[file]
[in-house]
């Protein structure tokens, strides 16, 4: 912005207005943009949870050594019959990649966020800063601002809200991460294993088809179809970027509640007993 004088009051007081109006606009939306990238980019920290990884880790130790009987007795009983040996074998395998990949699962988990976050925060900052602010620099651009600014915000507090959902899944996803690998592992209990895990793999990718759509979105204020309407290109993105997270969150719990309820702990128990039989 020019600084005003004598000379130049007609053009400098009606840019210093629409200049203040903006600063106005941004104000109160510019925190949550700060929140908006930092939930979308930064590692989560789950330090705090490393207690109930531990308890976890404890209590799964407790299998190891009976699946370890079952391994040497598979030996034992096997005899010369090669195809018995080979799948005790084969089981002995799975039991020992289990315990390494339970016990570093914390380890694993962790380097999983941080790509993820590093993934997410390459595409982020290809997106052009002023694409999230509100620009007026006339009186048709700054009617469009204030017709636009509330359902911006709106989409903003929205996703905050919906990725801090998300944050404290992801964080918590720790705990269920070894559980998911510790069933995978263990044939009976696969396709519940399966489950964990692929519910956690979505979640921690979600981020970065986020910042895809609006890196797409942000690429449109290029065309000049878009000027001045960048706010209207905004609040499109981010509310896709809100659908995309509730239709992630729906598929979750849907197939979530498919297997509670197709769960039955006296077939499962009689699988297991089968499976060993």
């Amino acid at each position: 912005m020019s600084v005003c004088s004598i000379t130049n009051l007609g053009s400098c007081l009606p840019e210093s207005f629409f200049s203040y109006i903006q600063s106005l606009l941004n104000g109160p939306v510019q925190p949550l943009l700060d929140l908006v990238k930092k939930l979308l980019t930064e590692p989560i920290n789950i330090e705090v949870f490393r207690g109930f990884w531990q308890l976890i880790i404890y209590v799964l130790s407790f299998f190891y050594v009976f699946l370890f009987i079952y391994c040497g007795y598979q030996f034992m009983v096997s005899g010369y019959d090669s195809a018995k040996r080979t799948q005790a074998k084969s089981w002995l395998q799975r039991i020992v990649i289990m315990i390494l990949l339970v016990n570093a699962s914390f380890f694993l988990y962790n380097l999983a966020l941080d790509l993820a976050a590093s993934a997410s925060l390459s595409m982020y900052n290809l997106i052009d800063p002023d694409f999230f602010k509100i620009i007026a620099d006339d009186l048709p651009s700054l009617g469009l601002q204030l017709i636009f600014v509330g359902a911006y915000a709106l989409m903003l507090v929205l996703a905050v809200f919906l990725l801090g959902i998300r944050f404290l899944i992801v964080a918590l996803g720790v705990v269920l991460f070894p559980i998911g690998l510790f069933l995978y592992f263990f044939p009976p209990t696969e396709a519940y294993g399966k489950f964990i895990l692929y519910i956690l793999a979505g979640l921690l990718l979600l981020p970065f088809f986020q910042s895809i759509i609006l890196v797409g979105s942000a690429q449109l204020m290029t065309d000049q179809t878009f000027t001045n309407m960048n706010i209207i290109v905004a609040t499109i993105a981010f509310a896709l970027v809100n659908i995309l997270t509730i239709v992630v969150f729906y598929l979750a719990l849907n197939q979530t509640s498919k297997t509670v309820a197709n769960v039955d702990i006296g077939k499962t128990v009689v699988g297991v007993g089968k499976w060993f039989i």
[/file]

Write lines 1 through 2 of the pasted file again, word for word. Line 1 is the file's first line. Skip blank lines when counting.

[in-house]
């Protein structure tokens, strides 16, 4: 912005207005943009949870050594019959990649966020800063601002809200991460294993088809179809970027509640007993 004088009051007081109006606009939306990238980019920290990884880790130790009987007795009983040996074998395998990949699962988990976050925060900052602010620099651009600014915000507090959902899944996803690998592992209990895990793999990718759509979105204020309407290109993105997270969150719990309820702990128990039989 020019600084005003004598000379130049007609053009400098009606840019210093629409200049203040903006600063106005941004104000109160510019925190949550700060929140908006930092939930979308930064590692989560789950330090705090490393207690109930531990308890976890404890209590799964407790299998190891009976699946370890079952391994040497598979030996034992096997005899010369090669195809018995080979799948005790084969089981002995799975039991020992289990315990390494339970016990570093914390380890694993962790380097999983941080790509993820590093993934997410390459595409982020290809997106052009002023694409999230509100620009007026006339009186048709700054009617469009204030017709636009509330359902911006709106989409903003929205996703905050919906990725801090998300944050404290992801964080918590720790705990269920070894559980998911510790069933995978263990044939009976696969396709519940399966489950964990692929519910956690979505979640921690979600981020970065986020910042895809609006890196797409942000690429449109290029065309000049878009000027001045960048706010209207905004609040499109981010509310896709809100659908995309509730239709992630729906598929979750849907197939979530498919297997509670197709769960039955006296077939499962009689699988297991089968499976060993």